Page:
Forum and Costume Controls

   FAQFAQ  SearchSearch  MemberlistMemberlist   UsergroupsUsergroups  medals.php?sid=50bdb2770d879d2196da8d8458e8a92cMedals   RegisterRegister   ProfileProfile   Log in to check your private messagesLog in to check your private messages   Log inLog in

       
REMINDER: Do not change your e-mail address yourself. Please read this first for why.

Fairly easy to make and adjustable Jedi belt

 
Post new topic   Reply to topic    Rebel Legion Forum Index -> Costume and Prop Making -> Jedi -> Jedi Tutorials
View previous topic :: View next topic  
Author Message
Randy82103 ()



Joined: 30 Sep 2017
Posts: 2

Medals: None

PostPosted: Mon Oct 30, 2017 2:05 am    Post subject: Fairly easy to make and adjustable Jedi belt Reply with quote

Before I started reading threads on Rebel legion, I had an idea on how I would make a Jedi belt. I will say at the outset that the belt in this tutorial has a few chicago screws showing that would likely make this belt invalid for a specific character, but I thought it would be good enough for generic jedi, and I liked the idea in my head, so I rolled with it!

For convenience, I started with two pieces of chrome tanned leather from Springfield Leather, available on amazon. The Buffalo pieces they sell are usually about 60" long, so I was able to use just two pieces. If I had used vegetable leather in the 50" piece, I may have needed two, which I didn't want to pay for. In retrospect, I didn't realize how much softer the chrome tanned leather is and I am very glad I went that route. for reference, I used a 1" strip and a 3" strip for this belt.

Two Pieces of leather

At first I was going to leave the edge rough due to laziness, but the piece is actually fairly thick!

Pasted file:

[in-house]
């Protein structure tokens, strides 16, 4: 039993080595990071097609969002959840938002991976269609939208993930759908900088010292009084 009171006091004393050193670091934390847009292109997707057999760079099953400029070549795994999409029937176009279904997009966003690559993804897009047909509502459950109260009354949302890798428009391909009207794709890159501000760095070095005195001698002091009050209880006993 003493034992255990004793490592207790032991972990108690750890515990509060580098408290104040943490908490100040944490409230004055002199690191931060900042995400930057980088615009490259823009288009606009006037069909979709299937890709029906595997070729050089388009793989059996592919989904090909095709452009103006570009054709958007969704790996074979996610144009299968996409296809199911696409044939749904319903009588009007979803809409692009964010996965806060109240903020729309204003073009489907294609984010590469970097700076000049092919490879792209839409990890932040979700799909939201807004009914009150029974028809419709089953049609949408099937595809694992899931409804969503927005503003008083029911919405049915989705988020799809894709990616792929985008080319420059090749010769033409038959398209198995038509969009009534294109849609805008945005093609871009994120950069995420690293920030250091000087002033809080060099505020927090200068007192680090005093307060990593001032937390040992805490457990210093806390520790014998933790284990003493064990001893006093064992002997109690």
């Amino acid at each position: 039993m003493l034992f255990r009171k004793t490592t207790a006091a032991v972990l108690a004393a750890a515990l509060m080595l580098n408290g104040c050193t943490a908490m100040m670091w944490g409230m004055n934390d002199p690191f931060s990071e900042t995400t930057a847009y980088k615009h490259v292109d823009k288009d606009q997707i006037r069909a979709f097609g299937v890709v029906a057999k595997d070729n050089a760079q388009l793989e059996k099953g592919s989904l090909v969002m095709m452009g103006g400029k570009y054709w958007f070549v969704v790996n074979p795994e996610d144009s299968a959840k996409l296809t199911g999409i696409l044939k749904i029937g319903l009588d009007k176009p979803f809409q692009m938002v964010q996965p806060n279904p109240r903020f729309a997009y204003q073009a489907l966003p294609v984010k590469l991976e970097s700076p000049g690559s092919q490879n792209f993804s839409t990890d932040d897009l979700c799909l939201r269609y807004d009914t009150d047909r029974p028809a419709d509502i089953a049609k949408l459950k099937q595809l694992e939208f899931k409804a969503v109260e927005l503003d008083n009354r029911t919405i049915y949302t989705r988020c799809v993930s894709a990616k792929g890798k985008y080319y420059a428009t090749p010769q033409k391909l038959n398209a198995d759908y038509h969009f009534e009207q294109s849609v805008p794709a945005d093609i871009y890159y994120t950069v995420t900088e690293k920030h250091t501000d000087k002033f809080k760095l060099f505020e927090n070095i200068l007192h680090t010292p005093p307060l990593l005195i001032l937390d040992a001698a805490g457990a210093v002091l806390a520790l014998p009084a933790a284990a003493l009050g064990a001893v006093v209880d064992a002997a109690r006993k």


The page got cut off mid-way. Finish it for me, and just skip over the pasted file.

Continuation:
Rolled leather showing thickness

Then I saw a burnisher that went into a drill and knew that was the only way I would do something like this. Note that the chrome tanned leather is (apparently) much harder to burnish so the power tool method was a great choice. I made my own using a maple board, a hole saw and a long bolt. you drill a hole out of a board, bolt it throught then center and groove it however you need. Then I burnished both strips.

Post Burnishing

I wanted nice round corners, so I found two coins that were the appropriate diameter, clamped them on, and cut around them. Then I burnished the end (I burnished all edges, I won't keep mentinoning this Smile ).

One inch leather and two Euro coins = perfect

I left the main belt much longer than I needed (almost a foot longer) and placed studs so that they were about 72 degrees apart, using a loop in the back as a connection point. An important lesson I learned much later is that, if you have a very thick tabbards and obi, you need more belt! I ended up using a few inches of my expansion material. I also used the coins to round the corners. i finished this belt piece with the little stud things everyone uses.

Main belt with studs and loop

To make the over-belt adjustable, I put a whole bunch of holes in it. On one side, I put in a "extra-extra" holes to use which you'll see later.

Punched over-belt